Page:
April 2nd, 2009



If I can correctly recall, I did NOT stop watching ER at the peak of its brilliance. Nor did I stop watching ER in the midst of its ever steepening decline. Nor did I even stop watching when the only regular from the very beginning was the immensely uninteresting Dr. Carter - though it could be argued, if you had to pick one, that he was the central character throughout his own duration on the show; though our judges were actually looking for The Gurney, The GUR-ney was the central character throughout the show's history. In fact, I'd be hard pressed to place the last time I took in a full episode of ER, though I remember something about Croats and helicopters and attractive women made to look exquisitely homely at every turn.

It probably SHOULD have been at the end of Season 8 when Dr. Greene finally dies, thus leaving us with little-to-no reason to watch the show anymore. Of course, there were still a few compelling side-characters around, and Carter was still there, but for all intents, this was the death knell of a series. And if NBC wasn't so desperate for programming of any kind with even the slightest slice of its former audience, ER never would've lasted another 7 seasons.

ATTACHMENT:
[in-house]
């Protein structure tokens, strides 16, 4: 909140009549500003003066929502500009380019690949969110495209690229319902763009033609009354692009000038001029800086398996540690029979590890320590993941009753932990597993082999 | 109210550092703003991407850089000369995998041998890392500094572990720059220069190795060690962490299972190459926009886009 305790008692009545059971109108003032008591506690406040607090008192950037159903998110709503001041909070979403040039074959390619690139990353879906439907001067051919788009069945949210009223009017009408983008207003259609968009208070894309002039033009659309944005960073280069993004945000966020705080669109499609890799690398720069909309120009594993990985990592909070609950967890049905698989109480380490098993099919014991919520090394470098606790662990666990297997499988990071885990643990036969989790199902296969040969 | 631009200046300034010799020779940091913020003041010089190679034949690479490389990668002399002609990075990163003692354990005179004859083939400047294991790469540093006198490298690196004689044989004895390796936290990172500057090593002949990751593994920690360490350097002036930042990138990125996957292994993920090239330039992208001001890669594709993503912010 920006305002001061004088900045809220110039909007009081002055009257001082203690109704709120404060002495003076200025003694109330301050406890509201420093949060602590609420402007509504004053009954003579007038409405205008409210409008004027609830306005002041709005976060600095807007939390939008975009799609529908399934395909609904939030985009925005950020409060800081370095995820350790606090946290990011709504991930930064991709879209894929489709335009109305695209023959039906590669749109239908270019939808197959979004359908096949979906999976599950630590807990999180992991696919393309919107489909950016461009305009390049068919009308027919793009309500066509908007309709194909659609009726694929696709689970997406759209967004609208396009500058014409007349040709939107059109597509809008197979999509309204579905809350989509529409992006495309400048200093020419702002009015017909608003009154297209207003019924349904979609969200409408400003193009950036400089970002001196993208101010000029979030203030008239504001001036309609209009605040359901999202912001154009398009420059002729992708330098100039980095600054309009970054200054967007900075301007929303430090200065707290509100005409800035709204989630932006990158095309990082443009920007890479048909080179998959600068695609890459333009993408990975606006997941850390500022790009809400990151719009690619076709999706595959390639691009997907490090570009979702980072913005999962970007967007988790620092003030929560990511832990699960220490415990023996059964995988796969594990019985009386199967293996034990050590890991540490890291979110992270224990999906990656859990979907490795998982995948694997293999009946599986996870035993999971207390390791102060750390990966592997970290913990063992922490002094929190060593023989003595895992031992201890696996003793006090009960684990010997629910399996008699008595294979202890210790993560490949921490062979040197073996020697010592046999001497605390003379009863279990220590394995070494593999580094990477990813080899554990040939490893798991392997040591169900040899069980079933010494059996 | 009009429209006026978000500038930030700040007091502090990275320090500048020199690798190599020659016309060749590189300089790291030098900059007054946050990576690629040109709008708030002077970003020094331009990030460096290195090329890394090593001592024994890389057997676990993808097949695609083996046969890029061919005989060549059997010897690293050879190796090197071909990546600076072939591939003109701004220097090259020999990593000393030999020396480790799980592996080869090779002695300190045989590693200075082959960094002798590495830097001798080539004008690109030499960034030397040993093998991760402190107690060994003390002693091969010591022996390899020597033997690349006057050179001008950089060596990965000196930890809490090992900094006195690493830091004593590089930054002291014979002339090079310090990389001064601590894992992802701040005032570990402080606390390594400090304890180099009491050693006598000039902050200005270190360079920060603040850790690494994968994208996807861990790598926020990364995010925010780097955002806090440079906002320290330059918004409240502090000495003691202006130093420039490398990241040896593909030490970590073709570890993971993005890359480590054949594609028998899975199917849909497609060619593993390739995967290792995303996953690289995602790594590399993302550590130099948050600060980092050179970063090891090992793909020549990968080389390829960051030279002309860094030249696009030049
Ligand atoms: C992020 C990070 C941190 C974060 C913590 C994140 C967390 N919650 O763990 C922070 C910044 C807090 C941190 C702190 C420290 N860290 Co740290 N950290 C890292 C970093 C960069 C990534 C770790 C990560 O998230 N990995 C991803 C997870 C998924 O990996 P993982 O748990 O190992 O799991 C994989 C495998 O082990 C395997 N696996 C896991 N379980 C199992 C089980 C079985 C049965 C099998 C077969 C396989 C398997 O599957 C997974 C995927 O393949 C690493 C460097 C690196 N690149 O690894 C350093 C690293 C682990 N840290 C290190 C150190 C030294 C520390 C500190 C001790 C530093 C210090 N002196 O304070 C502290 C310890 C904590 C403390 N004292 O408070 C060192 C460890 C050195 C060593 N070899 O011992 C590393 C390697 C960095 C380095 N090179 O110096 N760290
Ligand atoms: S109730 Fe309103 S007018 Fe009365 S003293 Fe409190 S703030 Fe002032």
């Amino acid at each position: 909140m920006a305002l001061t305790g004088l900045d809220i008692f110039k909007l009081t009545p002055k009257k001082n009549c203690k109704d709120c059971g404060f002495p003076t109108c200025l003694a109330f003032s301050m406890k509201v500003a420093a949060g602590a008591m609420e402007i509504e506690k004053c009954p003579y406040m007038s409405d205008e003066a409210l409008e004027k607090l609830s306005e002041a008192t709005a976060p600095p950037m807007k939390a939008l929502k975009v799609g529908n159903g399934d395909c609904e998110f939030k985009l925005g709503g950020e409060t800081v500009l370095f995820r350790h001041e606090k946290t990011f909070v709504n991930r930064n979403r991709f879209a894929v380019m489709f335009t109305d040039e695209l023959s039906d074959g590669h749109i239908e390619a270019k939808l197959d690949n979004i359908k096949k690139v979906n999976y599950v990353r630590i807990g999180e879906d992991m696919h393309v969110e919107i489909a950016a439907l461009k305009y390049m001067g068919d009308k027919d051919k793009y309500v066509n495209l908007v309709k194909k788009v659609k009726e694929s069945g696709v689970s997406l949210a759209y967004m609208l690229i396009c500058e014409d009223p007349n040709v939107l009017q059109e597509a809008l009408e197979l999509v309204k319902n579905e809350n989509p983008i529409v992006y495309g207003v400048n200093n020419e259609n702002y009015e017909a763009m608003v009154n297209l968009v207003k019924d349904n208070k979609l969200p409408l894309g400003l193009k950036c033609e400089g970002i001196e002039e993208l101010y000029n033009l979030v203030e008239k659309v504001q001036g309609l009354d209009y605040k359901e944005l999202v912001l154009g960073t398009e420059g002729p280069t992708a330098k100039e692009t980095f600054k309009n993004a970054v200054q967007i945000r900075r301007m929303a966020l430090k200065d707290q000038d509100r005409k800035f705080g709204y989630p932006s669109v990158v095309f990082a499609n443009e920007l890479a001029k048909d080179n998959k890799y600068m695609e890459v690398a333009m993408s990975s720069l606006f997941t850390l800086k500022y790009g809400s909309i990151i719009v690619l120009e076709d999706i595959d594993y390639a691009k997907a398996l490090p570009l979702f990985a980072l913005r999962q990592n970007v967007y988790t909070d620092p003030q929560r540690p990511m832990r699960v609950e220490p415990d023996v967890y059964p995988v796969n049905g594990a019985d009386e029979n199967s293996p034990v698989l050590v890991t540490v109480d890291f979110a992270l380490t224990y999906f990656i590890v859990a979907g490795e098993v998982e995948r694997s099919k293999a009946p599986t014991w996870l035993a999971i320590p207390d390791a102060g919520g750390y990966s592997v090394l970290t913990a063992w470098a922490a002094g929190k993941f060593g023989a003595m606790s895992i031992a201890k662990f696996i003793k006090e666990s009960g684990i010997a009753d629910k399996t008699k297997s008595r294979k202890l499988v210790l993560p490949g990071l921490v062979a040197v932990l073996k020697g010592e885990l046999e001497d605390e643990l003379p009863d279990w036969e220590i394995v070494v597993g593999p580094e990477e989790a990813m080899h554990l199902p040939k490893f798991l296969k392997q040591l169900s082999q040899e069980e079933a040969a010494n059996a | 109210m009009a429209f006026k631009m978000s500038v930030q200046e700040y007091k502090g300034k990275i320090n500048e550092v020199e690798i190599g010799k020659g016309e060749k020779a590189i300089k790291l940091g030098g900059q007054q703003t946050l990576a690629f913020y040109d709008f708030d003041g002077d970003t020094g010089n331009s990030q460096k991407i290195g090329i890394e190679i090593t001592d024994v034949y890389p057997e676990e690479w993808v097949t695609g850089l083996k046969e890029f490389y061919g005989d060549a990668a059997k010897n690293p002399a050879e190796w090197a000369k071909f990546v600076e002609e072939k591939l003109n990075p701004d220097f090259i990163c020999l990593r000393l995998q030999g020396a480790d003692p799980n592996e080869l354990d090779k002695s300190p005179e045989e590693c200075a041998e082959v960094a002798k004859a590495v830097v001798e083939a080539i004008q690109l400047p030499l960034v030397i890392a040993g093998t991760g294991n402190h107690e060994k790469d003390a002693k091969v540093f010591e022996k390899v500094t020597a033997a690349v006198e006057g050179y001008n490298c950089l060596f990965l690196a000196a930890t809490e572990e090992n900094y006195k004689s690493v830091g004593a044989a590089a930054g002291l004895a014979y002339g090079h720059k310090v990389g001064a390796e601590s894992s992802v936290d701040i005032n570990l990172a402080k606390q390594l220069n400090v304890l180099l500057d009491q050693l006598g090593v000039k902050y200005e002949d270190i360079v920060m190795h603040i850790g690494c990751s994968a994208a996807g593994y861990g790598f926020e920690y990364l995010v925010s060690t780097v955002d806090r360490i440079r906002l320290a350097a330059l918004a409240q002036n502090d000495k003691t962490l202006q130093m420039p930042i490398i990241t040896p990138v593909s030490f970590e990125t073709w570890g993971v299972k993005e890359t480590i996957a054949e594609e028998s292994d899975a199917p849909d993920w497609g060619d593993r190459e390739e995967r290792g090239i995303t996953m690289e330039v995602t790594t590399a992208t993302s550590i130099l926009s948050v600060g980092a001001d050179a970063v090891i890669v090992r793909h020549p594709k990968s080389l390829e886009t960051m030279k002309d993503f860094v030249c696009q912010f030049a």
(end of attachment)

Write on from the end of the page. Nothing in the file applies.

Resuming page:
And since it went on, and on, and on, it's hard to remember that ER was once a truly great television show. I was never Mr. Diehard about it; I don't even think I started watching until the second or third season. And even when I WAS as Diehard as I was ever going to get, I'd still lose interest mid-season, only to pick it back up during February Sweeps for the stretch run on into May. Nevertheless, it was the epitome of Hospital Shows. Like individual bandages are commonly known as Band Aids, cotton swabs are called Q-Tips, and facial tissue is Kleenex, anything an hour long, dramatic, and on network television every week located in a hospital is ER.

House wouldn't be House without Dr. Romano. Grey's Anatomy wouldn't be Grey's Anatomy without Dr. Ross and Nurse Carol. And Scrubs wouldn't be Scrubs without Dr. Benton (admit it, he was always the funny one).

I'm probably not going to watch the Series Finale, but then again, I might give it a shot. After all, it is a milestone. And just because you stop watching a show you once admired doesn't mean you can completely drop all feelings you've ever had. I mean, Aerosmith is a snivelling shell of its former self, but that doesn't stop me from listening to any new releases that come out. Sure, watching the car crash is exciting to stop and gawk at, but you always want to read about it the next day to discover how everyone did.

I'll tell you this, though: all this hullabaloo about series finales and the like has given me a hankering for re-watching all of the first seasons. I don't know how far I'll be able to go without a sharp desire for pulling my eyeballs out, but I should think at least having the first eight seasons on hand would be a fine way to go. After all, I hear the first season was profoundly epic. And who doesn't enjoy their lives a little more when George Clooney is on screen?